Farmer, Nancy. 2002. The House of the Scorpion. Simon & Schuster.
In the beginning there were thirty-six of them, thirty-six droplets of life so tiny that Eduardo could see them only under a microscope. He studied them anxiously in the darkened room.
If you haven't read The House of the Scorpion, you really don't know what you're missing. It's as wonderfully complex and beautiful and thrilling as Frankenstein. (Which, if you remember nothing else about me, remember my love for Mary Shelley's monster.) The House of the Scorpion is science fiction. Set several centuries in the future, it revolves around the Alacran family, rulers of the empire of Opium which borders the United States and Mexico. Well, what used to be called Mexico. Our hero, Matteo Alacran, has an unusual upbringing. His first five or six years are almost spent in complete isolation. His only interactions being with his caregiver--not his mother, who was sacrificed--a woman, a servant, named Celia. But one day, in his cabin, he hears voices. He sees two children. A boy and a girl. And despite Celia's warnings, his curiosity gets the better of him. And he springs through the window--the doors and windows being locked--freeing himself, yes, but bloodying himself up in the process. What this teaches him--among other things--is that he is different. Not just a little different, but DIFFERENT. His very existence seems to repulse people. Why? What did he ever do to them? Thus Matt's struggles begin.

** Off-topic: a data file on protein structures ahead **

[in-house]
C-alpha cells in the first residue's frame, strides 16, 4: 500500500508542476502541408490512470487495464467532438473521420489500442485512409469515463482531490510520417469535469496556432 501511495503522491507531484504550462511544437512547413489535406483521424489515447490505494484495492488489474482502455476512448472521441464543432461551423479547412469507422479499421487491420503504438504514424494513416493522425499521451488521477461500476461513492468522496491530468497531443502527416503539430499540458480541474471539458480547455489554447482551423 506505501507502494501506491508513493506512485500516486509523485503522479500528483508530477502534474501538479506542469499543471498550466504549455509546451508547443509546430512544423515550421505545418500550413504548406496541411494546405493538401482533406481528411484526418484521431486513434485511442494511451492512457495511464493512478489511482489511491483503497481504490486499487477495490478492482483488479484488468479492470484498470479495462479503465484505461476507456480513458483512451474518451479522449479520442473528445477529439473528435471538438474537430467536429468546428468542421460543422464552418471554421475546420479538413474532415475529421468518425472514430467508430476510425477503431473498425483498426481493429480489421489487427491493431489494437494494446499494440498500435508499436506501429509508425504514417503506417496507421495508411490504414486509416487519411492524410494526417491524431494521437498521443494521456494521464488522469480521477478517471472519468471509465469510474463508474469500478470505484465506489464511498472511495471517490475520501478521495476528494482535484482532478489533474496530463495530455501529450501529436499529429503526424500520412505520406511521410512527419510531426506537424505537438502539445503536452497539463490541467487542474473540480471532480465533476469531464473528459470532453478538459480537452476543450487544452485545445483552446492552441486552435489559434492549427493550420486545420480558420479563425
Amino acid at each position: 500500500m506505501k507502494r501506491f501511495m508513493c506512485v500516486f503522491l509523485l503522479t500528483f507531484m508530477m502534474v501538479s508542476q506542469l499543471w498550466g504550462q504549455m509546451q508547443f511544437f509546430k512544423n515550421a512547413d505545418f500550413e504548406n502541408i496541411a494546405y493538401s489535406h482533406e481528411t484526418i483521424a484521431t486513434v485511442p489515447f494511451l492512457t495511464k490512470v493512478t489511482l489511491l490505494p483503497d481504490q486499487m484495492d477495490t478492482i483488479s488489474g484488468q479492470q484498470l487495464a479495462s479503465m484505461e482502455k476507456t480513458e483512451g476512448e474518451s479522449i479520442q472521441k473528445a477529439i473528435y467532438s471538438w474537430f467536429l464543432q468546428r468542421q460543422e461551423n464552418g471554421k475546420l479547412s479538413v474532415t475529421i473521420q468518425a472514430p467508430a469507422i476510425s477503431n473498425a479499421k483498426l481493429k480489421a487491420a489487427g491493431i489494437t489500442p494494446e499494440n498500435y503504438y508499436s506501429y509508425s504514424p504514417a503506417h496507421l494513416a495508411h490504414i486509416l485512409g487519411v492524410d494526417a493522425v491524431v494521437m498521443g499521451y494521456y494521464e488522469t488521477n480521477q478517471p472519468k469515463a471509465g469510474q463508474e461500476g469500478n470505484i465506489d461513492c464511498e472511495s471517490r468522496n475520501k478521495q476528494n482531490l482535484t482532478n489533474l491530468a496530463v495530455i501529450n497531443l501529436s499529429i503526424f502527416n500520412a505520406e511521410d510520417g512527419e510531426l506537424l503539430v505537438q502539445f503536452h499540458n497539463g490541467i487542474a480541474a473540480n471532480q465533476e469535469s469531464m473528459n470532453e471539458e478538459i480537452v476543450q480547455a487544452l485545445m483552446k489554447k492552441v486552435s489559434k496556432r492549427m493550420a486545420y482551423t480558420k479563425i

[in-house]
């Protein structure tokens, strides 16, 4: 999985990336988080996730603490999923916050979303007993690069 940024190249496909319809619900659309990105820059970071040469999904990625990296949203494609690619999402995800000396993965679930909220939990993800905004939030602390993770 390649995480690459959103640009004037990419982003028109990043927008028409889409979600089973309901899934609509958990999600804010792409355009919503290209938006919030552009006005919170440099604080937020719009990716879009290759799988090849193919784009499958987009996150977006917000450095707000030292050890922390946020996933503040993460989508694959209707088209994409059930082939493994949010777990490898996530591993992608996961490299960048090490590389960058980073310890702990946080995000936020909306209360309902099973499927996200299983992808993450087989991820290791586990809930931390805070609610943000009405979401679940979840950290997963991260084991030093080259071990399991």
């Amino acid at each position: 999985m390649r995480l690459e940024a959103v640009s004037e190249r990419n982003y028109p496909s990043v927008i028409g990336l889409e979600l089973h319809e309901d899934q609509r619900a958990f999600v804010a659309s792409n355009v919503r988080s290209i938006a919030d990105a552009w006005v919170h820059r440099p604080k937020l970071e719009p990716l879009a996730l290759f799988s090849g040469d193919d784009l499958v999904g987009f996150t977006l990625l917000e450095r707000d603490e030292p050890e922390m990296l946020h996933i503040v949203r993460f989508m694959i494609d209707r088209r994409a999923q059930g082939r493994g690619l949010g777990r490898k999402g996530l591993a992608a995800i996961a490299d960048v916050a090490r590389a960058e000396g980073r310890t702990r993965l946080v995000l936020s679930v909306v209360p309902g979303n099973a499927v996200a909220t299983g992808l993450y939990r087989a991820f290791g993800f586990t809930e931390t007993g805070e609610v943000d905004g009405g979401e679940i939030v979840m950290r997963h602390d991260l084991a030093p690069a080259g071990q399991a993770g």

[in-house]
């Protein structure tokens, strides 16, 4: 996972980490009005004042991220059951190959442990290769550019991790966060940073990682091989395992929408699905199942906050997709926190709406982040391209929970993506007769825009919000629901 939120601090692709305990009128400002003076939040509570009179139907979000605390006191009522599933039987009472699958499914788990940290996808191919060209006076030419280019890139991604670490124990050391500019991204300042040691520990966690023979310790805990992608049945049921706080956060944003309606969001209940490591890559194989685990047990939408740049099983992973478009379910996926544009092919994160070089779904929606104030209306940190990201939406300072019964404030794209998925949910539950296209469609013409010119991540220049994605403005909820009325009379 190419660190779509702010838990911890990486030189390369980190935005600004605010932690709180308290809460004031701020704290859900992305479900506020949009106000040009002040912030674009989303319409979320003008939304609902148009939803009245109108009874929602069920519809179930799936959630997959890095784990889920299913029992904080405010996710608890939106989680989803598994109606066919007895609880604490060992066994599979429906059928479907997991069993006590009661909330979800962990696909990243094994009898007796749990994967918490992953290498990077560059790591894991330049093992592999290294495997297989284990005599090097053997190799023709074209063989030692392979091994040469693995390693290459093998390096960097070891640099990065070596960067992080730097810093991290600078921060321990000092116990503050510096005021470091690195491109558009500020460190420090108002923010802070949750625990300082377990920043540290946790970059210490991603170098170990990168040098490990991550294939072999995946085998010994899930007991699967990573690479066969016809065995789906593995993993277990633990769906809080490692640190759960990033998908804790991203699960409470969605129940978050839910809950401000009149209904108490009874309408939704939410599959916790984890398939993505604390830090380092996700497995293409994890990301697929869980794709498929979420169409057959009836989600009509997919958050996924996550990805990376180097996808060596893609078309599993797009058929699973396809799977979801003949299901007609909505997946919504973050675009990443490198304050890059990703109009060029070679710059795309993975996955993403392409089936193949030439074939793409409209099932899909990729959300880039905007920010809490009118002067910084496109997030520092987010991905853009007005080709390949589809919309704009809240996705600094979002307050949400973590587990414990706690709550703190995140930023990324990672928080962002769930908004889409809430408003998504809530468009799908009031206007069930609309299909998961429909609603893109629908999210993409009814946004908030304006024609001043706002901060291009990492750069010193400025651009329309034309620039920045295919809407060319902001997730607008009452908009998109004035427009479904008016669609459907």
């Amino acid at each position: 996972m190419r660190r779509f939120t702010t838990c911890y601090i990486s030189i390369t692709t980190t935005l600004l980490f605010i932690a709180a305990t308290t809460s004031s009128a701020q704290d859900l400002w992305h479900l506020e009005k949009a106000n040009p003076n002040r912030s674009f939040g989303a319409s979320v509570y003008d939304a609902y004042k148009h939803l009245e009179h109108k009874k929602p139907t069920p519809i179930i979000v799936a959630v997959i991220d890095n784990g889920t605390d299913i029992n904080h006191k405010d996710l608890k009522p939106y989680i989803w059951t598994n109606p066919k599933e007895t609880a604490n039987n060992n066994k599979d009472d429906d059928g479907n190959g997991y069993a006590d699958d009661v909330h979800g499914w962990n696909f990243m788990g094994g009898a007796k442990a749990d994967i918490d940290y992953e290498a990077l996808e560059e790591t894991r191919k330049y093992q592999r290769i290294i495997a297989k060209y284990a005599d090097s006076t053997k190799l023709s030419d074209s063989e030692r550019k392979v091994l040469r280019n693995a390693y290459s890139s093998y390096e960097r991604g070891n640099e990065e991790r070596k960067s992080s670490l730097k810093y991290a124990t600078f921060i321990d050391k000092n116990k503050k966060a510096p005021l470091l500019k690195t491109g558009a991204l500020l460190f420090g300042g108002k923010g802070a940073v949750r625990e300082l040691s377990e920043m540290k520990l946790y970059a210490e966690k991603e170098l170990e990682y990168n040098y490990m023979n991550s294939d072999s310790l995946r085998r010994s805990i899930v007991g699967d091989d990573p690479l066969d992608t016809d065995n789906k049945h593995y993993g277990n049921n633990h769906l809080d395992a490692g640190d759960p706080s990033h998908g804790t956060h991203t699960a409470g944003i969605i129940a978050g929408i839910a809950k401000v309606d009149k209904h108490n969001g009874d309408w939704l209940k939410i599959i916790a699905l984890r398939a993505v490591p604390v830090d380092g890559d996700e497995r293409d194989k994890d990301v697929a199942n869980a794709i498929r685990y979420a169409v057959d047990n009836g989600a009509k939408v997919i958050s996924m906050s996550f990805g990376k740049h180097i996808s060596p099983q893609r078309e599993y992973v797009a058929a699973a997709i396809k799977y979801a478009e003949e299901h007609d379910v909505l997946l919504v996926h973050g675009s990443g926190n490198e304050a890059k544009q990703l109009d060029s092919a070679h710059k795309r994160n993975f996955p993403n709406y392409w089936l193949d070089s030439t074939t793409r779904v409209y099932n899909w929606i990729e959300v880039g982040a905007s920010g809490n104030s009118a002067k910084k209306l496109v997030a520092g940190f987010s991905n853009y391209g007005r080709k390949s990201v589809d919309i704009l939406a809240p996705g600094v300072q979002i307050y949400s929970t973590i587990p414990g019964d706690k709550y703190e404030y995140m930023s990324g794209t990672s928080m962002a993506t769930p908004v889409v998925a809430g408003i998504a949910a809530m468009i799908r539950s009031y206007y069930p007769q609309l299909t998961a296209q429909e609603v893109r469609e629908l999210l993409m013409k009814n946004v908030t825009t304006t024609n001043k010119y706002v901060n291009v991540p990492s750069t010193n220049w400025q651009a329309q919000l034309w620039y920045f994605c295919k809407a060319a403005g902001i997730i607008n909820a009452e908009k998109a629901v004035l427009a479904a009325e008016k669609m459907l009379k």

The book traces his childhood from birth through age fourteen or so. As I said, it's a unique one. The household being darkly twisted and as dysfunctional as can be. The few friends Matt make cannot ever overcome his great disadvantages. Though small threads of hope remain. Matt's future remains uncertain. And his present is full of dangers as well. Life is not easy, but it's all he knows. His very life depends on the conclusions he will come to draw, the observations he continues to make.
The House of the Scorpion is a thrilling science fiction novel that is intelligent and intense.
© Becky Laney of Becky's Book Reviews
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